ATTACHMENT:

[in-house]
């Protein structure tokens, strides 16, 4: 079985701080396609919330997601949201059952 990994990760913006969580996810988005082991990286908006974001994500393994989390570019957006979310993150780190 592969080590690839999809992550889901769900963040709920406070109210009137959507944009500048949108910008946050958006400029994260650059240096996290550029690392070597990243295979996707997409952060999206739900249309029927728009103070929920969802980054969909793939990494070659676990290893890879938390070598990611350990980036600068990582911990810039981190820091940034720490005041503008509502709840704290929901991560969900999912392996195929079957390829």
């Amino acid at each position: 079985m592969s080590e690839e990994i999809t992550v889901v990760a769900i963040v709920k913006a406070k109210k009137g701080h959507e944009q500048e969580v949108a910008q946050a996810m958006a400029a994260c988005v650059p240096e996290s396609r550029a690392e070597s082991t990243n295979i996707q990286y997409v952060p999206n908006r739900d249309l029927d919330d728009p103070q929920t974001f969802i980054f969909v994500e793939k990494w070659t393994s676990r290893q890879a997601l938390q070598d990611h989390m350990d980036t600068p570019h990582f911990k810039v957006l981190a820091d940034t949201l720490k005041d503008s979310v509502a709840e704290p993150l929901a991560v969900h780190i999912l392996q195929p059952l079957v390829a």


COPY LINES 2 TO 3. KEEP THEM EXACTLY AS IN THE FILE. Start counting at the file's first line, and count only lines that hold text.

């Protein structure tokens, strides 16, 4: 079985701080396609919330997601949201059952 990994990760913006969580996810988005082991990286908006974001994500393994989390570019957006979310993150780190 592969080590690839999809992550889901769900963040709920406070109210009137959507944009500048949108910008946050958006400029994260650059240096996290550029690392070597990243295979996707997409952060999206739900249309029927728009103070929920969802980054969909793939990494070659676990290893890879938390070598990611350990980036600068990582911990810039981190820091940034720490005041503008509502709840704290929901991560969900999912392996195929079957390829």
């Amino acid at each position: 079985m592969s080590e690839e990994i999809t992550v889901v990760a769900i963040v709920k913006a406070k109210k009137g701080h959507e944009q500048e969580v949108a910008q946050a996810m958006a400029a994260c988005v650059p240096e996290s396609r550029a690392e070597s082991t990243n295979i996707q990286y997409v952060p999206n908006r739900d249309l029927d919330d728009p103070q929920t974001f969802i980054f969909v994500e793939k990494w070659t393994s676990r290893q890879a997601l938390q070598d990611h989390m350990d980036t600068p570019h990582f911990k810039v957006l981190a820091d940034t949201l720490k005041d503008s979310v509502a709840e704290p993150l929901a991560v969900h780190i999912l392996q195929p059952l079957v390829a």